You may have good intentions when cleaning ears, but did you know that most people do it completely wrong? The point is to soften the hardened wax in the ears, and it can be easily done by pouring some oil in the ear. In severe cases, it helps to use a syringe with a mixture of vinegar and alcohol.
While most know that cotton swabs just push the cerumen inside, causing inflammation and blockage, they still use them.
Moreover, people often use other, often dangerous, methods without much results. Doctor David Gill, an American pediatrician, says no one should forcibly remove wax from the ears, as there are many other more effective methods.
For larger deposits, it is important to soften the hardened wax with some oil. Therefore, dip a piece of cotton in oil and put it in your ear, without pushing it inside.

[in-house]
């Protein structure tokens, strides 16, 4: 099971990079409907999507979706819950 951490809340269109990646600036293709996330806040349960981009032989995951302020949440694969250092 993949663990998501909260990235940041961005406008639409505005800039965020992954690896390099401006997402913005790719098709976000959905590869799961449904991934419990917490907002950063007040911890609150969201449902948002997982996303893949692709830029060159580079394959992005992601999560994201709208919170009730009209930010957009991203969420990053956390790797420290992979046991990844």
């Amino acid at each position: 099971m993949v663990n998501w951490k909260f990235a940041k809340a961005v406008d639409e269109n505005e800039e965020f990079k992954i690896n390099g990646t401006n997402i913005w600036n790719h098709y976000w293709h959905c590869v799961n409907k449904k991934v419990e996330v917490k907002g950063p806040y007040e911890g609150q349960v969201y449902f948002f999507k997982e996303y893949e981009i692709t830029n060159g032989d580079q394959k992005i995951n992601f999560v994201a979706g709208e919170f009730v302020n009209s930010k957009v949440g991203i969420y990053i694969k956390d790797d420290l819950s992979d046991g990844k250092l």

Then, shake the head a bit to help the earwax move to the outer ear channel. Wait for two to three minutes and put a few drops in the ear once more.
If this does not help, then mix equal amounts of vinegar and medical alcohol, and using a syringe, put this solution in your ear, wait a bit and remove the fluid from the ear.
How Not to Clean Ears:
Ear wax is not formed in the deep part of the ear canal. Therefore, when a doctor sees someone with a build-up of wax against the eardrum, it is often because the person used foreign objects to try to clean out the inner ear. This wax blockage is one of the most common causes of hearing loss. To avoid this problem, refrain from the following:
Do not clean your ears with bobby pins, twisted napkin corners, or other long pointed objects.
Do not use cotton swabs. They will merely push the wax deeper into the ear canal, causing a blockage.
Do not use ear candles. The FDA issued a public warning in 2010 that the use of ear candles can lead to serious injuries.